John Oliver Killens

John Oliver Killens Honored

The historic Pleasant Hill community further solidified itself as one of Macon’s best producers of outstanding world citizens during a Black History month ceremony honoring the life of one of the city’s most prolific native sons, John Oliver Killens.

Initiated by Poetic Peace founder Y-O Latimore and supported by the Tubman African American Museum, Macon-Bibb County government and other public and private entities, the birthday celebration featured Latimore reading aloud a proclamation signed by Macon’s mayor; its dedication to the museum by Latimore and a mobile information panel detailing the life of Killens.

 

Latimore bestowing the Killens proclamation on Andy Ambrose of the Tubman African American Museum
Latimore bestowing the Killens proclamation on Tubman Museum Executive Director Andy Ambrose
Y-O Latimore shares the journey of Killens' proclamation with audience
Y-O Latimore shares the journey of Killens’ proclamation with audience
Audience members listen to Latimore explain the ultimate purpose of Killens proclamation
Audience members listen to Latimore explain the ultimate purpose of the Killens proclamation

Killens was born in Macon on January 14, 1916. He grew up in Pleasant Hill and eventually went on to become one of the 20th century’s most renowned writers. Killens attended a number of colleges including Morris Brown, Howard University and Columbia University but never earned a degree. After serving in the military in the South Pacific from 1942 to 1945, he moved to New York City in 1948 to focus on establishing a literary career according to historic references. Around 1950 he co-founded a writer’s group that became the Harlem Writers Guild and earned the additional title “Father of the Black Arts Movement”. During this period the guild became a haven for Civil Rights activists, writers and Hollywood actors. Sidney Poitier, Ossie Davis and his wife Ruby Dee were regulars. Writers Maya Angelou, Gwendolyn Brooks and Alice Walker participated in the guild as well.

Killens first novel, “Youngblood” was published in 1954 and received critical acclaim. However, it was 1962’s “And Then We Heard the Thunder” and “The Cotillion or One Good Bull Is Half the Herd” later penned by Killens in 1971 that made him a literary icon. Both were nominated for Pulitzer Prizes in Fiction and still serve today as the lynchpins of his works.  Killens later  founded the National Black Writers Conference at Medgar Evers College while teaching English. He died in 1987 leaving a profound body of works.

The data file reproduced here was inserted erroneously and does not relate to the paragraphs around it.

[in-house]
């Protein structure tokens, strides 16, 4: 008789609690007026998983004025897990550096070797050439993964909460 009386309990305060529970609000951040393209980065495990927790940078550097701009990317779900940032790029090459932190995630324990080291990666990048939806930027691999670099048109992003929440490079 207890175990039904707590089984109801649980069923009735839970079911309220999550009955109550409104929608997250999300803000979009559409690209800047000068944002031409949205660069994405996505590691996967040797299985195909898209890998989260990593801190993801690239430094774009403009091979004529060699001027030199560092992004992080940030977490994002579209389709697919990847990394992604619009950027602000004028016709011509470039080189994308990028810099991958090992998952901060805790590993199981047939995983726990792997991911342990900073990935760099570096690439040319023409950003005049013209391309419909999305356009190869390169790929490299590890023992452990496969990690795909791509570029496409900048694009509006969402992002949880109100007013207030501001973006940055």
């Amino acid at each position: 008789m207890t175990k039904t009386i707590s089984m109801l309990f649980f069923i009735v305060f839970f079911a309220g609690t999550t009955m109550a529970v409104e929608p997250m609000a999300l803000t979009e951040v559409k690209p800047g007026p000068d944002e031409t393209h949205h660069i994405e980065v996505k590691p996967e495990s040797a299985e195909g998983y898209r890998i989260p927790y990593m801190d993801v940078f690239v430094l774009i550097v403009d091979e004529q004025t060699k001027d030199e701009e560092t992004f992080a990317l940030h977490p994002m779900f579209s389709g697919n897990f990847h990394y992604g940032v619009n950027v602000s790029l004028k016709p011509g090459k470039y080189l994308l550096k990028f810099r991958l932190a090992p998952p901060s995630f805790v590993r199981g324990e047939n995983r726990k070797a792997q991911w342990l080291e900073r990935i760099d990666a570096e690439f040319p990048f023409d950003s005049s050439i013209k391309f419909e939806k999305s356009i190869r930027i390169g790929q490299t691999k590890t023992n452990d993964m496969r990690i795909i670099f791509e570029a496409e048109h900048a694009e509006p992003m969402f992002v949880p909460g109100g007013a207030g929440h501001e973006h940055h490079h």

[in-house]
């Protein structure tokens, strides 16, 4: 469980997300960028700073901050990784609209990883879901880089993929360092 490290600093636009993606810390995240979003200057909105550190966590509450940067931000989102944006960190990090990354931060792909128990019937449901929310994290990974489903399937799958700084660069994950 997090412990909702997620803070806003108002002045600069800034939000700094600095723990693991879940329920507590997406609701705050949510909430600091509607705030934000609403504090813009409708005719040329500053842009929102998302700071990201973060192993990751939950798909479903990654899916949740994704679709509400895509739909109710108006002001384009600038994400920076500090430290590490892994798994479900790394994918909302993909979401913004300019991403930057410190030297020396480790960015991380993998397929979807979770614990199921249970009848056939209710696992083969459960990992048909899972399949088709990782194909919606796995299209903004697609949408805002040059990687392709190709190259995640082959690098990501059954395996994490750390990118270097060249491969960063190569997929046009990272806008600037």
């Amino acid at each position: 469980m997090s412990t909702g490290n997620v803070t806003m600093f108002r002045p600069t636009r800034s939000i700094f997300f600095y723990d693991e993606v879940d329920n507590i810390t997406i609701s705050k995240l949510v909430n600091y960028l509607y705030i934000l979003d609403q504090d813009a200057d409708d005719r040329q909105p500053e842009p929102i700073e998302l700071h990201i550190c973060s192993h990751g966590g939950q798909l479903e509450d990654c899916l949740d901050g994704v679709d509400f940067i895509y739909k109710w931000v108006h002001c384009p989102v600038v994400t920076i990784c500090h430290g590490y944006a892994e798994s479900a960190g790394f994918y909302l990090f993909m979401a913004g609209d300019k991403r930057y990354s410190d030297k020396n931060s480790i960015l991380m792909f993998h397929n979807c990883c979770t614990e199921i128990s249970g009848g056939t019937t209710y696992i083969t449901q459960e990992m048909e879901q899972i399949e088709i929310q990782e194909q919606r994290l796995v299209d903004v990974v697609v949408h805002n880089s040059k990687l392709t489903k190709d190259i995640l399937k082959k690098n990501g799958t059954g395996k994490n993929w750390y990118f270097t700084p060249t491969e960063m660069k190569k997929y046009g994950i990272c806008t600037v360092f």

Tubman Museum Executive Director Andy Ambrose received the proclamation from Latimore on the museum’s behalf. He expressed that the event was an extension of what he believes is the Tubman’s responsibility – to tell the story of unsung heroes like Killens. “He (Killens) was a role model that we can use to inspire our youth to embrace their creative talents and abilities,” said Ambrose. The Tubman has put it money where its mouth is and has a long standing relationship with L.H. Williams Elementary School that focuses on developing and enhancing the school’s children’s talents and interests in the arts.

Jkel Howard of Macon attended the birthday celebration with his father Kelron. The sixteen year old Northeast High School student’s grandfather grew up in the Pleasant Hill community  as well. Howard revealed that he accompanied his Dad to find out more about important people from Pleasant Hill that came before him. “It was kinda shocking that this man (Killens) came from the same neighborhood as my grandfather and grew up to become so successful,” Howard expressed with a broad smile. “It made me believe that if this guy can do it, so can I.” Otis Redding III, son of the late great Macon soul singer Otis Redding, Jr., also came out to support the effort. Latimore serves as a concert publicist for Redding routinely and on this day additionally as his history teacher. ” I commend Y-O for keeping Killens on Macon’s mind. We need to touch on this story and share how this man lived and worked right here on these streets of our city,” said Redding.

During the ceremony, Latimore shared personal stories regarding how Killens inspired her as a teen struggling to find her way. It was after reading “The Cotillion or One Good Bull is Half the Herd” at sixteen while preparing to attend her own ball that forever etched Killens in her heart and jump started Latimore’s pursuit of making his life and times more known. She says the proclamation is the beginning of what she hopes is a sustained effort to include Killens’ story in the cirriculum of Bibb County Schools. “I want to expose others to Killens and inspire people,” she stated. “His work is still relevant today. The man really paid attention to his world around him.”

ABOUT THE AUTHOR: Clarence Thomas is a seasoned media professional with years of experience in the areas of: writing, video production, journalism, public & media relations, event planning, public speaking, crisis communications, marketing, photography, social networking and media consulting. He loves sharing information and enjoys doing so as a freelance writer for RetroWarehouse. Contact him at thomas4111@cox.net.

 

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